renal pathology. Focal tuft necrosis is side effects, and some researchers won- top of standard maintenance therapy can
followed by a migration of parietal epi- der whether oral cyclophosphamide significantly improve persistent disease
thelial cells in the glomerular tuft, where therapy is no longer needed.84 In addi- activity up to 72 weeks.93 This study led
they produce extracellular matrix con- tion, some studies suggest that Caucasian to the US Food and Drug Administra-
tributing to FSGS progressing to global patients may no longer need high-dose tion and European Medicines Agency
glomerulosclerosis.79 During this pro- cyclophosphamide, because the Euro- approval of belimumab for nonrenal lu-
cess, the parietal cells maintain their po- Lupus trial demonstrated favorable pus in the United States and Europe. Pa-
larized epithelial phenotype and lay long-term outcomes with much lower tients with severe LN were excluded
down extracellular matrix on top of the doses of cyclophosphamide. 85 Other from the BLISS-56 and BLISS-76 trials,
podocytes.79 In addition, cellular glo- immunosuppressants like dihydrooro- but data from those patients with mod-
merular crescent formation results tate dehydrogenase inhibitors add to erate nephritis raise hope that belimumab
from activation of parietal epithelial cells the current choices but are still nonspe- could also be efficient in severe LN.94
that fill the urinary space by uncoordi- cific.86,87 However, lupus drug develop- Such a trial is currently underway. Other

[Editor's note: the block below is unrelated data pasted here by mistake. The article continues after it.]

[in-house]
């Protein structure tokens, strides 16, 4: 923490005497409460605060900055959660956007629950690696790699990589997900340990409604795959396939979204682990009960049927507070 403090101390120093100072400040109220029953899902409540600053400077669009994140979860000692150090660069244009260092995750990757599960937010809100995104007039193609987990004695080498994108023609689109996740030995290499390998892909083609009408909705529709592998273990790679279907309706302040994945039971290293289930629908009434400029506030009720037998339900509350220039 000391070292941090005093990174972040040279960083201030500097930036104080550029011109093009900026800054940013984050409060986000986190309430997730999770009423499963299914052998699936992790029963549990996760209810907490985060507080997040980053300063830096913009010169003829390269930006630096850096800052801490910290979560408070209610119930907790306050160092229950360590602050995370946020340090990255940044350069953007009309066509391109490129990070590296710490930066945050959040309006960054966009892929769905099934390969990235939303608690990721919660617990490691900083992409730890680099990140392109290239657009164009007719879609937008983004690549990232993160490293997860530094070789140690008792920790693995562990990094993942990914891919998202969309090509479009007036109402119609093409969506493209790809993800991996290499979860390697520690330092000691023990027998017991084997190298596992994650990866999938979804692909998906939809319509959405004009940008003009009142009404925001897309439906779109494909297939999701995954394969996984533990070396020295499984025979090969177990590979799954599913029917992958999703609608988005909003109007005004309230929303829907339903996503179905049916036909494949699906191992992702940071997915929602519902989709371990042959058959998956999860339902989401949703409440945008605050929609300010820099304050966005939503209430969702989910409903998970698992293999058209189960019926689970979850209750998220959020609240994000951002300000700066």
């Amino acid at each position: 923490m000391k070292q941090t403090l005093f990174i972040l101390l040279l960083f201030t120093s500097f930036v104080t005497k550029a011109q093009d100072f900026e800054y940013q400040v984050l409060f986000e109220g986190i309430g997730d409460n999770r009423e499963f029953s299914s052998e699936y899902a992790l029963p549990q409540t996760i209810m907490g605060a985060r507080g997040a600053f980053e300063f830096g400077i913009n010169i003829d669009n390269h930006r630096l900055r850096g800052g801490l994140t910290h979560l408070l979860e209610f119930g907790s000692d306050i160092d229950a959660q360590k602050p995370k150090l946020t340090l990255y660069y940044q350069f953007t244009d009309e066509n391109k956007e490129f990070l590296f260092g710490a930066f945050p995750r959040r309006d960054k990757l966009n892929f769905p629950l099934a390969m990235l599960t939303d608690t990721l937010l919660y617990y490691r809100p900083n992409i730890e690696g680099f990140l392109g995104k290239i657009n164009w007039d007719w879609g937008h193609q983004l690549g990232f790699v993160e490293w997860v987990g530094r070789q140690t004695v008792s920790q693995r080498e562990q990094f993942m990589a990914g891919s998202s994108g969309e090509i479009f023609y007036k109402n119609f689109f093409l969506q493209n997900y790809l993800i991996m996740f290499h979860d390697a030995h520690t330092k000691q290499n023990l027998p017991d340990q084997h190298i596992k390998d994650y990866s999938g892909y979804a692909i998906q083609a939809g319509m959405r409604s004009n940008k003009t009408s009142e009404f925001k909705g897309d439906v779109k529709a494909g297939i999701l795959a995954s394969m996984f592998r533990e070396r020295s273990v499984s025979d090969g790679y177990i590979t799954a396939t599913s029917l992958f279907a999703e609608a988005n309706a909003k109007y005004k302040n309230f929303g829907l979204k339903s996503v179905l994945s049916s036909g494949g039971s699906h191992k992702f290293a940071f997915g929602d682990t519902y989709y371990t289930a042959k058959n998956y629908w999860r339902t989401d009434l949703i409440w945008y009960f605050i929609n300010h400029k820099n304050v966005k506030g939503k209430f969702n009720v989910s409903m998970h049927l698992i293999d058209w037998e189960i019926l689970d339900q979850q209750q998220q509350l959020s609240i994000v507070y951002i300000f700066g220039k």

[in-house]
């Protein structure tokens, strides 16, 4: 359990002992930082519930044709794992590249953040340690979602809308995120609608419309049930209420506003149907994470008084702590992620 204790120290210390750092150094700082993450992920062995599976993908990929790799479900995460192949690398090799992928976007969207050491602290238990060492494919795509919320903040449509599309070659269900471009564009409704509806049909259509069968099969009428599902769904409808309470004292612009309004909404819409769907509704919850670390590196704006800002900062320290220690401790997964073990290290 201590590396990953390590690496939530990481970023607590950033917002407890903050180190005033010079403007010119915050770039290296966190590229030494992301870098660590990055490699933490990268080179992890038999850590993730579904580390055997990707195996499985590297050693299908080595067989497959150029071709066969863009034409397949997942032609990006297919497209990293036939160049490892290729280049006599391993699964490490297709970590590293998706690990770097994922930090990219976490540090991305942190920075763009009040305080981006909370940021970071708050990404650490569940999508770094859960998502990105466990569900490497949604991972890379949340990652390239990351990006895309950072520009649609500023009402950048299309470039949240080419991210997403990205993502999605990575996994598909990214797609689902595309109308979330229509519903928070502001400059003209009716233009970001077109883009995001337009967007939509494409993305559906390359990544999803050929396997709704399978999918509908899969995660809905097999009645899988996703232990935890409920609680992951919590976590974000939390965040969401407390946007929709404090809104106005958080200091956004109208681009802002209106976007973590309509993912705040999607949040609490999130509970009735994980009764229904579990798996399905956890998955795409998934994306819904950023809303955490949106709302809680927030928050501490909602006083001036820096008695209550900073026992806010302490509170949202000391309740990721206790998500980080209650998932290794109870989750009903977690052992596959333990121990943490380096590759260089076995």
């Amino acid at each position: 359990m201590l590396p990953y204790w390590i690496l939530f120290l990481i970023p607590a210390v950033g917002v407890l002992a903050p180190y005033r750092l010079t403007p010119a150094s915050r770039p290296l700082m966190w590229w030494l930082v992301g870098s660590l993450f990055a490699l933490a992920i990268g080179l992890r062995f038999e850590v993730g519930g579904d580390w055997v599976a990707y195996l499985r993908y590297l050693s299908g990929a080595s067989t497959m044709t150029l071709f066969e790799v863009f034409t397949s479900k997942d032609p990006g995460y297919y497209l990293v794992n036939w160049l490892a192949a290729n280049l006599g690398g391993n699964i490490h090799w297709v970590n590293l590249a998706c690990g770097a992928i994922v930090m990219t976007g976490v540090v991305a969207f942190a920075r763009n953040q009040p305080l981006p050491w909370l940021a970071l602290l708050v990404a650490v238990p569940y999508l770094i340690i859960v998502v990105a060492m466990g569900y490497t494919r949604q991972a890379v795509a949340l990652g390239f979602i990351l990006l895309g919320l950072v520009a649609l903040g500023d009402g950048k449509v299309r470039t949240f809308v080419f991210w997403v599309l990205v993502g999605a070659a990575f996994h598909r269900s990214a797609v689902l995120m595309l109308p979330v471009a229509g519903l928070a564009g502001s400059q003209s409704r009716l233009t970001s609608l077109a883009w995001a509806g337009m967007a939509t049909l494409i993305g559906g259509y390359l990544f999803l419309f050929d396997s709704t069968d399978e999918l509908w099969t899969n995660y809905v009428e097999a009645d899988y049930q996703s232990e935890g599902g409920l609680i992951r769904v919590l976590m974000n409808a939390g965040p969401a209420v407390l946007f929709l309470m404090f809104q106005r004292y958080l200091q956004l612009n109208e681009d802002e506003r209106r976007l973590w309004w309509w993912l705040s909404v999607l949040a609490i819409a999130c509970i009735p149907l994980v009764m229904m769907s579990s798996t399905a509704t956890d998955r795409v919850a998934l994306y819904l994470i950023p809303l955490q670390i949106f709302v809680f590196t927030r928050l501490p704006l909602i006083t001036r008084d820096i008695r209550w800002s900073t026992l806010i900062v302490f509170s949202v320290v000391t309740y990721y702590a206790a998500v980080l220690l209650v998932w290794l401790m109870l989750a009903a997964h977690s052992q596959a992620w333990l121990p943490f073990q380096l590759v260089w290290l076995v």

nated proliferation.80,81 This process can ers continue to search for new drugs B cell–directed strategies include atacicept
be triggered by glomerular basement that more specifically modulate the ab- (TACI-Ig), LY2127399 (anti-BAFF), and
membrane breaks that allow plasma errant immunity in SLE with fewer side anti-BR3 (anti-BAFF-R).89
leakage into Bowman’s space, where mi- effects. Dendritic cell–T cell interaction is a
togenic plasma components such as fi- target of costimulatory ligand/receptor
brinogen trigger hyperproliferation of Novel Moieties that Target Specific blockers such as CTLA-4-Ig (abatacept).
the parietal epithelial cells. 82 At later Leukocyte Subsets This drug blocks the interaction of CD80
stages, the parietal epithelial cells lose One of the current strategies to specifically and CD86 on antigen-presenting cells
their polarity and produce matrix all interfere with systemic autoimmunity in with CD28 on T cells, which suppresses

J Am Soc Nephrol 24: ccc–ccc, 2013 Pathogenesis of Lupus Nephritis 5


T cell activation.95 Abatacept suppressed SLE. 101 Current treatment guidelines for nuclear autoantigens. Loss of toler-
lupus in mice but did not prevent flares recommend hydroxychloroquine treat- ance becomes clinically evident by the
in SLE patients.96 Three trials with anti- ment for all SLE patients, including all presence of antinuclear antibodies. The
CD40L failed to demonstrate efficacy. patients with LN. 102–104 Antimalarial nucleic acid content of nuclear particles
Abetimus is a drug that modulates auto- drugs like hydroxychloroquine inhibit from netting or apoptotic neutrophils
immunity by altering antigen recogni- lysosomal acidification, which blocks activates innate and adaptive immunity
tion by T cells. Abetimus is composed the adjuvant effect of endogenous nu- by TLR7 and TLR9, which triggers an
of a series of linked oligonucleotides, cleic acids by TLR7 and TLR9 during IFN-a–mediated antiviral host defense
which block the binding of anti-dsDNA the lysosomal processing of nuclear par- program that accounts for many of the